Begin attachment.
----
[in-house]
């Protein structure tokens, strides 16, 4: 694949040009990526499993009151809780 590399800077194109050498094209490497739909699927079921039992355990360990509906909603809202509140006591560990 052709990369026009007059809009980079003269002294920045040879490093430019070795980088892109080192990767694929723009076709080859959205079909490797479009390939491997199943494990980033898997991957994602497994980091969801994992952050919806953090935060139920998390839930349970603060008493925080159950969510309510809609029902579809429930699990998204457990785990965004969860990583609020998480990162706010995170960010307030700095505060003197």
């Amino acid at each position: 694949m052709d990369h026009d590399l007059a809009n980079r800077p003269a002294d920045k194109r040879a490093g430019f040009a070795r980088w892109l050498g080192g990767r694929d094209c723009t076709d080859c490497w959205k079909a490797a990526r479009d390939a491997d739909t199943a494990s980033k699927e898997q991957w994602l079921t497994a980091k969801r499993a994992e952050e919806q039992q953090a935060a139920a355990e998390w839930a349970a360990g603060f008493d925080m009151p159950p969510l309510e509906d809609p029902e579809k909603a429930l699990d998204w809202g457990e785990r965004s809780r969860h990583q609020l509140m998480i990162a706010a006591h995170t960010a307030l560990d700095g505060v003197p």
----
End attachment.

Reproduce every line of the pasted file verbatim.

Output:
[in-house]
């Protein structure tokens, strides 16, 4: 694949040009990526499993009151809780 590399800077194109050498094209490497739909699927079921039992355990360990509906909603809202509140006591560990 052709990369026009007059809009980079003269002294920045040879490093430019070795980088892109080192990767694929723009076709080859959205079909490797479009390939491997199943494990980033898997991957994602497994980091969801994992952050919806953090935060139920998390839930349970603060008493925080159950969510309510809609029902579809429930699990998204457990785990965004969860990583609020998480990162706010995170960010307030700095505060003197």
């Amino acid at each position: 694949m052709d990369h026009d590399l007059a809009n980079r800077p003269a002294d920045k194109r040879a490093g430019f040009a070795r980088w892109l050498g080192g990767r694929d094209c723009t076709d080859c490497w959205k079909a490797a990526r479009d390939a491997d739909t199943a494990s980033k699927e898997q991957w994602l079921t497994a980091k969801r499993a994992e952050e919806q039992q953090a935060a139920a355990e998390w839930a349970a360990g603060f008493d925080m009151p159950p969510l309510e509906d809609p029902e579809k909603a429930l699990d998204w809202g457990e785990r965004s809780r969860h990583q609020l509140m998480i990162a706010a006591h995170t960010a307030l560990d700095g505060v003197p």